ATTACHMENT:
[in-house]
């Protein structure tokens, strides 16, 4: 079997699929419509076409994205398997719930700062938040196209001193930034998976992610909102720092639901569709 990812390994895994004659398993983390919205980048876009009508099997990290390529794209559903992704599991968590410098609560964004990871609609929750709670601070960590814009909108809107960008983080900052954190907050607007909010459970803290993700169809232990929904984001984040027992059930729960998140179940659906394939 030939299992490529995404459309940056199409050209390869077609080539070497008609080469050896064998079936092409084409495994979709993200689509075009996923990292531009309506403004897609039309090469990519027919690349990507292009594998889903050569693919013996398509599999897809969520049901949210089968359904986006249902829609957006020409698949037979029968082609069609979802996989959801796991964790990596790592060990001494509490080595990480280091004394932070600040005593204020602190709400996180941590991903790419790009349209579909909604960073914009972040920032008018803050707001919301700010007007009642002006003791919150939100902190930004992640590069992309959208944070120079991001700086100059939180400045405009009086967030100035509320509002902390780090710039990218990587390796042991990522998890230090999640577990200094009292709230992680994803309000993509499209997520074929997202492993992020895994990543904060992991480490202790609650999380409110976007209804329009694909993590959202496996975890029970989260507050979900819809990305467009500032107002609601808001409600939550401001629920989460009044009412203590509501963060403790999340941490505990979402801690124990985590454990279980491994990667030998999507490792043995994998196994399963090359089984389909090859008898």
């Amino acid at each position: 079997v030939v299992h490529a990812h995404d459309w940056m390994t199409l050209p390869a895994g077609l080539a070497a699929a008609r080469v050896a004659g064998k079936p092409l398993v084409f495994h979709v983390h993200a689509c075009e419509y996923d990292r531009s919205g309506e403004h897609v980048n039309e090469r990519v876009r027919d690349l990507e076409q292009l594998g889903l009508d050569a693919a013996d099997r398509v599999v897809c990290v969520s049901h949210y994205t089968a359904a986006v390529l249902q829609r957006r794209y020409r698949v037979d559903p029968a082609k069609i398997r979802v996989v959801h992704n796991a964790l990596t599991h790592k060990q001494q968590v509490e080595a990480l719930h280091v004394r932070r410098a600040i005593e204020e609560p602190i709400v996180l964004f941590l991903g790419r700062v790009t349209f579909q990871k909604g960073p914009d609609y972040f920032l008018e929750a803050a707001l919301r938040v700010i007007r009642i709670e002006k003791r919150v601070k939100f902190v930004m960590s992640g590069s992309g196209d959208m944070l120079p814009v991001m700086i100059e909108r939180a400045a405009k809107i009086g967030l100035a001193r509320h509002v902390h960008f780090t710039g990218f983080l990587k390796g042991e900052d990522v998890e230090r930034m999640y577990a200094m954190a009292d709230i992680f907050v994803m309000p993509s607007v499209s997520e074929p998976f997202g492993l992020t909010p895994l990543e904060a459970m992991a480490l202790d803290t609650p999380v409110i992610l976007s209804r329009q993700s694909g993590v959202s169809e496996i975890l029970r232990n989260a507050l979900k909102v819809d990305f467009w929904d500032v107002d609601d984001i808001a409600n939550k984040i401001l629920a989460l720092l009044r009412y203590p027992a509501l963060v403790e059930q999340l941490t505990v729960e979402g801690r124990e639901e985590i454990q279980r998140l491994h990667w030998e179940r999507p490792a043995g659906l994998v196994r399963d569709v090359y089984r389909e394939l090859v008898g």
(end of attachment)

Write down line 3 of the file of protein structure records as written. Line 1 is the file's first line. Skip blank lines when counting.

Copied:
């Amino acid at each position: 079997v030939v299992h490529a990812h995404d459309w940056m390994t199409l050209p390869a895994g077609l080539a070497a699929a008609r080469v050896a004659g064998k079936p092409l398993v084409f495994h979709v983390h993200a689509c075009e419509y996923d990292r531009s919205g309506e403004h897609v980048n039309e090469r990519v876009r027919d690349l990507e076409q292009l594998g889903l009508d050569a693919a013996d099997r398509v599999v897809c990290v969520s049901h949210y994205t089968a359904a986006v390529l249902q829609r957006r794209y020409r698949v037979d559903p029968a082609k069609i398997r979802v996989v959801h992704n796991a964790l990596t599991h790592k060990q001494q968590v509490e080595a990480l719930h280091v004394r932070r410098a600040i005593e204020e609560p602190i709400v996180l964004f941590l991903g790419r700062v790009t349209f579909q990871k909604g960073p914009d609609y972040f920032l008018e929750a803050a707001l919301r938040v700010i007007r009642i709670e002006k003791r919150v601070k939100f902190v930004m960590s992640g590069s992309g196209d959208m944070l120079p814009v991001m700086i100059e909108r939180a400045a405009k809107i009086g967030l100035a001193r509320h509002v902390h960008f780090t710039g990218f983080l990587k390796g042991e900052d990522v998890e230090r930034m999640y577990a200094m954190a009292d709230i992680f907050v994803m309000p993509s607007v499209s997520e074929p998976f997202g492993l992020t909010p895994l990543e904060a459970m992991a480490l202790d803290t609650p999380v409110i992610l976007s209804r329009q993700s694909g993590v959202s169809e496996i975890l029970r232990n989260a507050l979900k909102v819809d990305f467009w929904d500032v107002d609601d984001i808001a409600n939550k984040i401001l629920a989460l720092l009044r009412y203590p027992a509501l963060v403790e059930q999340l941490t505990v729960e979402g801690r124990e639901e985590i454990q279980r998140l491994h990667w030998e179940r999507p490792a043995g659906l994998v196994r399963d569709v090359y089984r389909e394939l090859v008898g």